I dont understand when to use the "cause" and the "causes". what is the difference? I am writing this book review, and really need some help with this. The sentence im struggling with is "In both situations there is a lack of resources which CAUSE people to die...".

2 Answers 2

  1. In both situations there is a lack of resources which cause people to die.

Strictly speaking, the above sentence means that there aren't enough resources, and the resources, were they available, would cause people to die. So it's those resources that are causing deaths, and there aren't enough of those resources, which is a good thing.

However, it would be a little strange to describe something as a resource and as a cause of death at the same time, so I don't think this is what you want.

  1. In both situations there is a lack of resources which causes people to die.

This sentence should be read as follows: there's a lack of some resources, and it is this lack that's causing deaths. In effect, without those resources people die; the resources help avoid death. Unfortunately, there's a lack of those resources.

This sentence makes sense, and is what you probably want to write.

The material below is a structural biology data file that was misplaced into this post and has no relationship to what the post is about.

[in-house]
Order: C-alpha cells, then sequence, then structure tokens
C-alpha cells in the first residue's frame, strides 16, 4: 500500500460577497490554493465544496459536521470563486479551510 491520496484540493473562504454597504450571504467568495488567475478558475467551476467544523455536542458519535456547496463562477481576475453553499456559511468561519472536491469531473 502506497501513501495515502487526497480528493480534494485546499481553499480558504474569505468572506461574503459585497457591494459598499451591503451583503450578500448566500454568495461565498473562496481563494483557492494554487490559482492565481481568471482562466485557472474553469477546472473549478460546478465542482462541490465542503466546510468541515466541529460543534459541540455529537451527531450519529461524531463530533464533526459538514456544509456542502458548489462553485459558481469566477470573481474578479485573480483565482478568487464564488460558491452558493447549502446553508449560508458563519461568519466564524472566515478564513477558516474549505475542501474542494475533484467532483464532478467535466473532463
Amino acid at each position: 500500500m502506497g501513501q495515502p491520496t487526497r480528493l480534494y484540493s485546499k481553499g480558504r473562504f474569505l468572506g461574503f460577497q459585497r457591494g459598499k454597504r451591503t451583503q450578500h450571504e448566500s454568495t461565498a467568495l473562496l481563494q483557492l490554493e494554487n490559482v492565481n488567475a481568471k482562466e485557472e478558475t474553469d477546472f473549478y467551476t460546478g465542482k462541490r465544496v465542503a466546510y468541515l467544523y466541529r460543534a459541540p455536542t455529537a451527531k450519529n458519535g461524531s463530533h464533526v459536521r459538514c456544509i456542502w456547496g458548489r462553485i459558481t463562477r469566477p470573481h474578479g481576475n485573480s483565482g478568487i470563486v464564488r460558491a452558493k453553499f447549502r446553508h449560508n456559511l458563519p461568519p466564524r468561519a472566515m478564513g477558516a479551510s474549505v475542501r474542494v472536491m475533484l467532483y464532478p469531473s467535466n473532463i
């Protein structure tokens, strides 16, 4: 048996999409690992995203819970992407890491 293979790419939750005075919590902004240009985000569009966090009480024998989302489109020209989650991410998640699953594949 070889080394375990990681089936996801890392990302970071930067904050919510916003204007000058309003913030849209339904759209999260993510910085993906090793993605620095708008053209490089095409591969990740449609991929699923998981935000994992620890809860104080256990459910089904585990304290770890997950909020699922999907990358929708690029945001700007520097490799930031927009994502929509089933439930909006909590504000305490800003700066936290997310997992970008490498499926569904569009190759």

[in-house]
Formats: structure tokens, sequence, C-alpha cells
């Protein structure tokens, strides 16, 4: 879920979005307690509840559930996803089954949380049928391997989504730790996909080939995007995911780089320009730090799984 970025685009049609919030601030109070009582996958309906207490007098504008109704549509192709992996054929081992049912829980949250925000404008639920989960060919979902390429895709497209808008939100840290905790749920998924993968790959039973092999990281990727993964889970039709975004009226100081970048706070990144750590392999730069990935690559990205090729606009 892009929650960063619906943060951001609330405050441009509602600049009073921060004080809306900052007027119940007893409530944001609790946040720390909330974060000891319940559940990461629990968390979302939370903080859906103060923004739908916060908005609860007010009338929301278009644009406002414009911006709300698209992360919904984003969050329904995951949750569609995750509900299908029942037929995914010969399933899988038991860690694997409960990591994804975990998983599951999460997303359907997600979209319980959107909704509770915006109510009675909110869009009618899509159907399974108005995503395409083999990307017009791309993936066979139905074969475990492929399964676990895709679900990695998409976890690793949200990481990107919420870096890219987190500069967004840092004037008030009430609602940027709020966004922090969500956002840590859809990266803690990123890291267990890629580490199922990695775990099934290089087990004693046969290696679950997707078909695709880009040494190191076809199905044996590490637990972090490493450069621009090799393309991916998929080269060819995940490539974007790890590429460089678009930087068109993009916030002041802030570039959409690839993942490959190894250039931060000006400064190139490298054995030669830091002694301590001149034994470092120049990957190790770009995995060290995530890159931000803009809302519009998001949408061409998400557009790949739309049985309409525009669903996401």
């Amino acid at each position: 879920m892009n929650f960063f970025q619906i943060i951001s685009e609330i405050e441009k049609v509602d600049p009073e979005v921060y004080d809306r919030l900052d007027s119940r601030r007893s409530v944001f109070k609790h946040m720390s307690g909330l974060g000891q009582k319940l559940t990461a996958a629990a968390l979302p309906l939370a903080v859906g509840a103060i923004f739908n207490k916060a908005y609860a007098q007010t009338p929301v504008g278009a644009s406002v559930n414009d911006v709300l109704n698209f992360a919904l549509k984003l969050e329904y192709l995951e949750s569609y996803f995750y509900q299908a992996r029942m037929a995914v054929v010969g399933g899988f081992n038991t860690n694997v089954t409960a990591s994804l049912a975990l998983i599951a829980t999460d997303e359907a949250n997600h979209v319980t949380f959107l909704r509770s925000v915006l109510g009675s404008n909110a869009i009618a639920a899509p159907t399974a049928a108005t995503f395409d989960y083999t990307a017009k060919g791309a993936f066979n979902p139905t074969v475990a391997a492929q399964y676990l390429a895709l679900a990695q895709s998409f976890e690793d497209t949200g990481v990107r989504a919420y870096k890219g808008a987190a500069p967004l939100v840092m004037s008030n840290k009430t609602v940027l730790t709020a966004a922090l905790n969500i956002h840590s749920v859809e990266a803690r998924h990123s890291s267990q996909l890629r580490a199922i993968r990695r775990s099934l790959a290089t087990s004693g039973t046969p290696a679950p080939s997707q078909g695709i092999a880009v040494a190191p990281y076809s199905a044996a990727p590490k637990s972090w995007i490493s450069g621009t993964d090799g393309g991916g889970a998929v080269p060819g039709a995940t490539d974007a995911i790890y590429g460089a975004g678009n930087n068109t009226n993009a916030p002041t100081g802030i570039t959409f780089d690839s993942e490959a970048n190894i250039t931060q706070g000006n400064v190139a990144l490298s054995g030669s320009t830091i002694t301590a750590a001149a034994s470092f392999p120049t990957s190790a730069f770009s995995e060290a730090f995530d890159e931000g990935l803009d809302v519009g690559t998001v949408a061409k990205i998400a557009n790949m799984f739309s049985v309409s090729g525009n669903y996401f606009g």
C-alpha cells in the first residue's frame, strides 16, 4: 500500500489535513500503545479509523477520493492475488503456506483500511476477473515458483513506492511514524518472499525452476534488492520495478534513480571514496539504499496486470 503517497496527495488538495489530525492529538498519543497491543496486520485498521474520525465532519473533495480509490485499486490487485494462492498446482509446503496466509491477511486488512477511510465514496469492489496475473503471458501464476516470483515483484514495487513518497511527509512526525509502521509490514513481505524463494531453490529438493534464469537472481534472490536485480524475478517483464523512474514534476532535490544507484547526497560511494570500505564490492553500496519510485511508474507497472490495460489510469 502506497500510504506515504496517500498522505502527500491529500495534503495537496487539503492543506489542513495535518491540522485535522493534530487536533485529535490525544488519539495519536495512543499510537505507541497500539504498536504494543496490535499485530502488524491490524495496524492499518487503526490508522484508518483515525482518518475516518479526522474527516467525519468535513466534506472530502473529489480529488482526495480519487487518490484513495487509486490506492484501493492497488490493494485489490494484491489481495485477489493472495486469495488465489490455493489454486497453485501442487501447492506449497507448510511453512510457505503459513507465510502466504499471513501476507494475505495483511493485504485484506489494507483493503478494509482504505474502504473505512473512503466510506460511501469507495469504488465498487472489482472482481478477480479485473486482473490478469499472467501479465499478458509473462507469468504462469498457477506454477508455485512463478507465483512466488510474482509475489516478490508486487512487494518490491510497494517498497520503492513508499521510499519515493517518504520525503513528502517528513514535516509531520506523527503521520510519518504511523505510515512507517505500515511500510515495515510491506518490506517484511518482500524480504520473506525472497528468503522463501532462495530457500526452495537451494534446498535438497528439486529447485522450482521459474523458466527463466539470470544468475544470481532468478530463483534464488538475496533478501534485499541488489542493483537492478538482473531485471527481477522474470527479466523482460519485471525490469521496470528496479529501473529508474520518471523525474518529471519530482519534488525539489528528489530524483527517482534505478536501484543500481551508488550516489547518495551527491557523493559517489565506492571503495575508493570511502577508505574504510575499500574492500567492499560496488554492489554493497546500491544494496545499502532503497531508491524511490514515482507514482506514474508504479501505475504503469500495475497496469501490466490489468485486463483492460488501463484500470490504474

However, it's not inconceivable that someone mistakenly uses the first sentence to mean the same thing as the second sentence because there's a plural noun (resources) that's closer to the verb (CAUSE), and people sometimes forget that they started with a lack [...], which means the whole thing (a lack of resources) should be treated as a singular, i.e. followed by a singular verb. This alternative reading of the first sentence is sanctioned by the strangeness of its literal reading.

In my opinion, it's also likely that people won't even notice the mistake.


Cause is plural and causes is singular. For example:

This piece of candy causes tooth decay. (singular)

Cigarettes cause cancer. (plural)

I don't think your issue is with cause.

I think your sentence isn't specific enough and it's difficult to determine the point. I would reword it to be more specific about what you mean. For example:

In both situations, it is the lack of resources that causes people to die.

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